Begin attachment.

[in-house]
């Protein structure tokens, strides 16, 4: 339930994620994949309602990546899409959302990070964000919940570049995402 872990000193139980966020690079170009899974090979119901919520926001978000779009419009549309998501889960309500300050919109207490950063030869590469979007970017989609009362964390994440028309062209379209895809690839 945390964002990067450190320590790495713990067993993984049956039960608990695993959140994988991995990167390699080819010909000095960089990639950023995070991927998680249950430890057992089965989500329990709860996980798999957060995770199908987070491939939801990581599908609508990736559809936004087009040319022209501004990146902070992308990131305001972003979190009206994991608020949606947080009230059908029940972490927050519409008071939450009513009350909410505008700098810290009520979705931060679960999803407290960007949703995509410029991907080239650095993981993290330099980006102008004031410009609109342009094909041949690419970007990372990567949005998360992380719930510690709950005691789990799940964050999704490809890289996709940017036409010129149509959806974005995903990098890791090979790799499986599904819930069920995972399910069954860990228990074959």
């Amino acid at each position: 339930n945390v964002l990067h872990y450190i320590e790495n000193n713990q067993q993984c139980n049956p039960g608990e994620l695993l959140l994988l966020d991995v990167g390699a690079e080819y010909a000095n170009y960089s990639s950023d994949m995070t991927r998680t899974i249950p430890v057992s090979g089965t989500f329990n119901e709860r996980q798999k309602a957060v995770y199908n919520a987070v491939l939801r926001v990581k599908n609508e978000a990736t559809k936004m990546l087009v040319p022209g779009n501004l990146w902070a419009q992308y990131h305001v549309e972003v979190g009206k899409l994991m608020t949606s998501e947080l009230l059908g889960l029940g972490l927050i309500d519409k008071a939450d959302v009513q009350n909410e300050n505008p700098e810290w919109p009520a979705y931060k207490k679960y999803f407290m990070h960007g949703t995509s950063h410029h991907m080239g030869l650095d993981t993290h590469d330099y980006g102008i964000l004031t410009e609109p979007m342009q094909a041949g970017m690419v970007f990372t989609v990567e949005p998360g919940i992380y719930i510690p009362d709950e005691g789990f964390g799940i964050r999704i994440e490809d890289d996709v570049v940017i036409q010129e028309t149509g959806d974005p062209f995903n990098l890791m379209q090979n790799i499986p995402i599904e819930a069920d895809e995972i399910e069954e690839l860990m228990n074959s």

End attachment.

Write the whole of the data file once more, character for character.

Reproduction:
[in-house]
């Protein structure tokens, strides 16, 4: 339930994620994949309602990546899409959302990070964000919940570049995402 872990000193139980966020690079170009899974090979119901919520926001978000779009419009549309998501889960309500300050919109207490950063030869590469979007970017989609009362964390994440028309062209379209895809690839 945390964002990067450190320590790495713990067993993984049956039960608990695993959140994988991995990167390699080819010909000095960089990639950023995070991927998680249950430890057992089965989500329990709860996980798999957060995770199908987070491939939801990581599908609508990736559809936004087009040319022209501004990146902070992308990131305001972003979190009206994991608020949606947080009230059908029940972490927050519409008071939450009513009350909410505008700098810290009520979705931060679960999803407290960007949703995509410029991907080239650095993981993290330099980006102008004031410009609109342009094909041949690419970007990372990567949005998360992380719930510690709950005691789990799940964050999704490809890289996709940017036409010129149509959806974005995903990098890791090979790799499986599904819930069920995972399910069954860990228990074959």
């Amino acid at each position: 339930n945390v964002l990067h872990y450190i320590e790495n000193n713990q067993q993984c139980n049956p039960g608990e994620l695993l959140l994988l966020d991995v990167g390699a690079e080819y010909a000095n170009y960089s990639s950023d994949m995070t991927r998680t899974i249950p430890v057992s090979g089965t989500f329990n119901e709860r996980q798999k309602a957060v995770y199908n919520a987070v491939l939801r926001v990581k599908n609508e978000a990736t559809k936004m990546l087009v040319p022209g779009n501004l990146w902070a419009q992308y990131h305001v549309e972003v979190g009206k899409l994991m608020t949606s998501e947080l009230l059908g889960l029940g972490l927050i309500d519409k008071a939450d959302v009513q009350n909410e300050n505008p700098e810290w919109p009520a979705y931060k207490k679960y999803f407290m990070h960007g949703t995509s950063h410029h991907m080239g030869l650095d993981t993290h590469d330099y980006g102008i964000l004031t410009e609109p979007m342009q094909a041949g970017m690419v970007f990372t989609v990567e949005p998360g919940i992380y719930i510690p009362d709950e005691g789990f964390g799940i964050r999704i994440e490809d890289d996709v570049v940017i036409q010129e028309t149509g959806d974005p062209f995903n990098l890791m379209q090979n790799i499986p995402i599904e819930a069920d895809e995972i399910e069954e690839l860990m228990n074959s």